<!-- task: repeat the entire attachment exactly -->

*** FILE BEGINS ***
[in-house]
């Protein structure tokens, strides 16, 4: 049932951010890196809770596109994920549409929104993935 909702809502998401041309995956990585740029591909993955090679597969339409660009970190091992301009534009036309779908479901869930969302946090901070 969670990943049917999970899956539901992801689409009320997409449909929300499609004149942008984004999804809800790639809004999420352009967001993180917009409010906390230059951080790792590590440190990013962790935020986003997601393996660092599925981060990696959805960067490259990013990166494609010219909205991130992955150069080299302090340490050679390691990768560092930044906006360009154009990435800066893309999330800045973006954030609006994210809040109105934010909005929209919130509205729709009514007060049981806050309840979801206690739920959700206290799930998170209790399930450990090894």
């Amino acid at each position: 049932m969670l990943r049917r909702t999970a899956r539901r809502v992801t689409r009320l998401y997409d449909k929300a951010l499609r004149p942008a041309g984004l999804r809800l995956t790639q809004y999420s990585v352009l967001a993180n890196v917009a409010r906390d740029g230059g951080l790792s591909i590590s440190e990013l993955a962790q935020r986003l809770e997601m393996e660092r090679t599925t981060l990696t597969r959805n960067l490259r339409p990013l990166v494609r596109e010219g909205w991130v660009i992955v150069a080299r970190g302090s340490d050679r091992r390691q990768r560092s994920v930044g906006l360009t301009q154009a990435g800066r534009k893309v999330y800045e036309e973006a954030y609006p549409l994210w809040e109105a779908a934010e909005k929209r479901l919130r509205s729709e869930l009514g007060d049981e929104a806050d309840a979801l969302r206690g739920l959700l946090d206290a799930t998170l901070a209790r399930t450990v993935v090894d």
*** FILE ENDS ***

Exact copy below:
[in-house]
């Protein structure tokens, strides 16, 4: 049932951010890196809770596109994920549409929104993935 909702809502998401041309995956990585740029591909993955090679597969339409660009970190091992301009534009036309779908479901869930969302946090901070 969670990943049917999970899956539901992801689409009320997409449909929300499609004149942008984004999804809800790639809004999420352009967001993180917009409010906390230059951080790792590590440190990013962790935020986003997601393996660092599925981060990696959805960067490259990013990166494609010219909205991130992955150069080299302090340490050679390691990768560092930044906006360009154009990435800066893309999330800045973006954030609006994210809040109105934010909005929209919130509205729709009514007060049981806050309840979801206690739920959700206290799930998170209790399930450990090894």
């Amino acid at each position: 049932m969670l990943r049917r909702t999970a899956r539901r809502v992801t689409r009320l998401y997409d449909k929300a951010l499609r004149p942008a041309g984004l999804r809800l995956t790639q809004y999420s990585v352009l967001a993180n890196v917009a409010r906390d740029g230059g951080l790792s591909i590590s440190e990013l993955a962790q935020r986003l809770e997601m393996e660092r090679t599925t981060l990696t597969r959805n960067l490259r339409p990013l990166v494609r596109e010219g909205w991130v660009i992955v150069a080299r970190g302090s340490d050679r091992r390691q990768r560092s994920v930044g906006l360009t301009q154009a990435g800066r534009k893309v999330y800045e036309e973006a954030y609006p549409l994210w809040e109105a779908a934010e909005k929209r479901l919130r509205s729709e869930l009514g007060d049981e929104a806050d309840a979801l969302r206690g739920l959700l946090d206290a799930t998170l901070a209790r399930t450990v993935v090894d």